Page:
Server won't start: Pipewire on Ubuntu 22.10

Hi there

The community very kindly just helped me through building / installing SC on a laptop running Kubuntu 22.10, which uses Pipewire.

I open the IDE and I see this:

*** Welcome to SuperCollider 3.14.0-rc1. *** For help press Ctrl-D.
Couldn't set realtime scheduling priority 1: Operation not permitted
SCDoc: Indexing help-files...
SCDoc: Indexed 1372 documents in 1.13 seconds

I then run my standard line for starting the server:

s.options.numInputBusChannels_(20);s.reboot;

It tries to boot the server but fails after a second or so:

Booting server 'localhost' on address 127.0.0.1:57110.
could not initialize audio.
Server 'localhost' exited with exit code 0.

Any suggestions how I get some diagnostic information to see what’s up?

Potentially useful observation. IIRC, the meter you get by running s.meter shows input levels to my audio interface even before I’ve booted the server.

I’m running that meter now, and it shows nothing, even though I’ve got a synth playing loudly through the interface.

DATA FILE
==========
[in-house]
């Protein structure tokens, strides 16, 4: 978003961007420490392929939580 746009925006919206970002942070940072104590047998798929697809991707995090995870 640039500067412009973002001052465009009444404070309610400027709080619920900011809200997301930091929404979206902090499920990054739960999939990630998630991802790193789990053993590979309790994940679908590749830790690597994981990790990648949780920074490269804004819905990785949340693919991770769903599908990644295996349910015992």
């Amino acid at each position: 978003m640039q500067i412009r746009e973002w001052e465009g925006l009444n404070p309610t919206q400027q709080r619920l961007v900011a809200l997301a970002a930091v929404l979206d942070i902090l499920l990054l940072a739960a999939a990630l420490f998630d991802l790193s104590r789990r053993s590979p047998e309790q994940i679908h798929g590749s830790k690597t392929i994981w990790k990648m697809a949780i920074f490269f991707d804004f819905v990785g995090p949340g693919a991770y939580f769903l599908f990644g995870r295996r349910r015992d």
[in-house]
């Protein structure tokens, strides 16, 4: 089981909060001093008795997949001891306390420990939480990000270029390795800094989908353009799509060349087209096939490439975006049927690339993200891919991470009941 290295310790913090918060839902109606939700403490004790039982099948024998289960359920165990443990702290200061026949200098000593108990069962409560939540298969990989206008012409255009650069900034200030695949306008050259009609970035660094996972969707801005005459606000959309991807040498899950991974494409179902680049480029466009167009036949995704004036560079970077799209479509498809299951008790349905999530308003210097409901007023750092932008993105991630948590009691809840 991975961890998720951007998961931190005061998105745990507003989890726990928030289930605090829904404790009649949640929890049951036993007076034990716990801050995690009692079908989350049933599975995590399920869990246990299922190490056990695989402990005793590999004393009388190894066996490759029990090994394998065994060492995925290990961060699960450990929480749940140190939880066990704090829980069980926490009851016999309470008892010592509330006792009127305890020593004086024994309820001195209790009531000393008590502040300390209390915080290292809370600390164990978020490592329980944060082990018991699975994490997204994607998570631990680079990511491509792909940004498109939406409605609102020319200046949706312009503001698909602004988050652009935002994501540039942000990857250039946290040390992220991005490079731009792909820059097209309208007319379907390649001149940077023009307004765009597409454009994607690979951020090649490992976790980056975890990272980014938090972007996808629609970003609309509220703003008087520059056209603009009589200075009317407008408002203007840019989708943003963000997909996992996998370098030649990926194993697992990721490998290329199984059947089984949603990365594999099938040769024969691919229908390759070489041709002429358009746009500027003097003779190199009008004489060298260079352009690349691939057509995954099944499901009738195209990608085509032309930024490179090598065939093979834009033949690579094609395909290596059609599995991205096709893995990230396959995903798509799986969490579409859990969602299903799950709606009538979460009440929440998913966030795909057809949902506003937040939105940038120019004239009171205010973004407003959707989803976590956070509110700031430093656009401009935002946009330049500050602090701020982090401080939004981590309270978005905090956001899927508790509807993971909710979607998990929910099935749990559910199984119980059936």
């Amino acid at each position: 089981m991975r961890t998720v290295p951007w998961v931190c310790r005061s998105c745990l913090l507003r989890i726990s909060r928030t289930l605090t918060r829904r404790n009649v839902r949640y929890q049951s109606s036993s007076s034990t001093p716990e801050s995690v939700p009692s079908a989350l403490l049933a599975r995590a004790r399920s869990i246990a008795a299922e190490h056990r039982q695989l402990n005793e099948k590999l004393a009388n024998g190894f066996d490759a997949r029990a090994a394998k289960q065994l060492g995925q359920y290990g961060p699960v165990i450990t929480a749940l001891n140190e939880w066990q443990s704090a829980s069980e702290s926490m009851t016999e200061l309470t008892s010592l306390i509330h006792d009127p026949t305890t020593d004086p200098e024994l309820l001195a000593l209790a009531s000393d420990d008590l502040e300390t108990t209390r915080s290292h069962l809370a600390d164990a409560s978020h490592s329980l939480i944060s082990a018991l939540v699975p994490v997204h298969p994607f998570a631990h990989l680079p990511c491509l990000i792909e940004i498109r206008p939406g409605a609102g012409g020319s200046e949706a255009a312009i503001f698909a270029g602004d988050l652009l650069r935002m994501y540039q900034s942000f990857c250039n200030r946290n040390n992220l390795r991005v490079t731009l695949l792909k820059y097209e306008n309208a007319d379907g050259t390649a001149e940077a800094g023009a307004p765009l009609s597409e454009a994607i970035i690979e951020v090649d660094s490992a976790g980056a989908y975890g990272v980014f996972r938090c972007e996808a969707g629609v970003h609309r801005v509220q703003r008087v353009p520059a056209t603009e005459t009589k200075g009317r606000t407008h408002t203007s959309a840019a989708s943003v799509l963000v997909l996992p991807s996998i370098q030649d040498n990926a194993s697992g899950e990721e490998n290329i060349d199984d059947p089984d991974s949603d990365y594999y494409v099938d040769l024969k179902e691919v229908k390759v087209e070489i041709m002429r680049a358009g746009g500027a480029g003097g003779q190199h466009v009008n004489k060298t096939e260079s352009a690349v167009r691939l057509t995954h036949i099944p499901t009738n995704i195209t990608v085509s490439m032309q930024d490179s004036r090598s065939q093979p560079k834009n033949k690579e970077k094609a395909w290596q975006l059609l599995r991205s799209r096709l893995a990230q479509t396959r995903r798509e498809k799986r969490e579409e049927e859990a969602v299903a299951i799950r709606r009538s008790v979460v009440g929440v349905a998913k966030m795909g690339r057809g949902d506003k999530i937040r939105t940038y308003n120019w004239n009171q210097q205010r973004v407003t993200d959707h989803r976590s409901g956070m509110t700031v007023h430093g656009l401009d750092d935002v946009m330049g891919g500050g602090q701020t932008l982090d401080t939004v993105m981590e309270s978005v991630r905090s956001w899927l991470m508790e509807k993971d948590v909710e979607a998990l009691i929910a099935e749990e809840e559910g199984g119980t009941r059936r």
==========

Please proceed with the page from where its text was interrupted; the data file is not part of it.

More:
Audio/TheAudioGroup - Ubuntu Wiki – for SC, you should definitely do this.

I don’t know, but this may be of interest:

Note, he’s not using Ubuntu so some package names may be different.

Also note that it takes almost 15 minutes of the video just to hook up audio devices to pipewire… but that was a year ago, maybe it’s improved since then.

hjh

If you have pipewire installed, you don’t need to start jackd. If you’ve installed a jack2 package, you’ll have a jackd somewhere, but starting this starts up the jack system instead, with pipewire already running ( usually ). Distros start up pipewire in different ways. If you have a running pipewire system, don’t install jackd, but if you do, don’t start jackd.

It may be that supercollider isn’t compiled with the current pipewire-jack which is supposed to have all the header files for any jack based audio project, so you’ll have to compile supercollider with jack, but with the proper location to the header files in place, such that pkg-config can find it. Usually that’s a .pc file in a pkg conf directory detailing where the header files are located. On the other hand, if there’s a ubuntu studio release that matches the current ubuntu version, maybe use the supercollider there instead.